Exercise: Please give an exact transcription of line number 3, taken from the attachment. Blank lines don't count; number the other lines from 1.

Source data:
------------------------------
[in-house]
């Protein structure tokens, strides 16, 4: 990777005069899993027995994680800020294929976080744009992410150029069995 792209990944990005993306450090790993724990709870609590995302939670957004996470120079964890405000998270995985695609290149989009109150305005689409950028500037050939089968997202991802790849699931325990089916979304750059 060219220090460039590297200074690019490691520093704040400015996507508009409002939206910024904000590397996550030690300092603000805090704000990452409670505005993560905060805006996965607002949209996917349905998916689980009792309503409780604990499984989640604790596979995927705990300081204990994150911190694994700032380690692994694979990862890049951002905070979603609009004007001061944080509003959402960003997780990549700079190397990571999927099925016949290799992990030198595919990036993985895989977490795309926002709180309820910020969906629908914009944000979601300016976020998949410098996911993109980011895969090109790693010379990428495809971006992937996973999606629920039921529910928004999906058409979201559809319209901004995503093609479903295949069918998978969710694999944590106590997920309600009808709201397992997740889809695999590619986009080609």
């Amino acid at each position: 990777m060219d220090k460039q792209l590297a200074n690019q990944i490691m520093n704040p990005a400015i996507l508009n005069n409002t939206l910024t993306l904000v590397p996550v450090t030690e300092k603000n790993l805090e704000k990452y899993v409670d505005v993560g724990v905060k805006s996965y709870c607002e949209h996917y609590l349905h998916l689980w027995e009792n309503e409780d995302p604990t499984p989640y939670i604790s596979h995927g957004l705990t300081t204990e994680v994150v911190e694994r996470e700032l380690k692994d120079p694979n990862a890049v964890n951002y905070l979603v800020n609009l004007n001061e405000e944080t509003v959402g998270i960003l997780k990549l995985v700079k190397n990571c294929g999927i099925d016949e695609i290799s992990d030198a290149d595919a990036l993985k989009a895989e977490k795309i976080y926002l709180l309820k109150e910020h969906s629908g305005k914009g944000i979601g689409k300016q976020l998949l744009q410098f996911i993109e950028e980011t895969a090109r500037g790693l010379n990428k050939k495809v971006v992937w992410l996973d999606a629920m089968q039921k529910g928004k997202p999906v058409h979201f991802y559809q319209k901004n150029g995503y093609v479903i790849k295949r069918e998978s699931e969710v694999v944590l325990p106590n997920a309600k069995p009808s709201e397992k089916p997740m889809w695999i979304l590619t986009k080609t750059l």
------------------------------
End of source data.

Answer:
């Amino acid at each position: 990777m060219d220090k460039q792209l590297a200074n690019q990944i490691m520093n704040p990005a400015i996507l508009n005069n409002t939206l910024t993306l904000v590397p996550v450090t030690e300092k603000n790993l805090e704000k990452y899993v409670d505005v993560g724990v905060k805006s996965y709870c607002e949209h996917y609590l349905h998916l689980w027995e009792n309503e409780d995302p604990t499984p989640y939670i604790s596979h995927g957004l705990t300081t204990e994680v994150v911190e694994r996470e700032l380690k692994d120079p694979n990862a890049v964890n951002y905070l979603v800020n609009l004007n001061e405000e944080t509003v959402g998270i960003l997780k990549l995985v700079k190397n990571c294929g999927i099925d016949e695609i290799s992990d030198a290149d595919a990036l993985k989009a895989e977490k795309i976080y926002l709180l309820k109150e910020h969906s629908g305005k914009g944000i979601g689409k300016q976020l998949l744009q410098f996911i993109e950028e980011t895969a090109r500037g790693l010379n990428k050939k495809v971006v992937w992410l996973d999606a629920m089968q039921k529910g928004k997202p999906v058409h979201f991802y559809q319209k901004n150029g995503y093609v479903i790849k295949r069918e998978s699931e969710v694999v944590l325990p106590n997920a309600k069995p009808s709201e397992k089916p997740m889809w695999i979304l590619t986009k080609t750059l």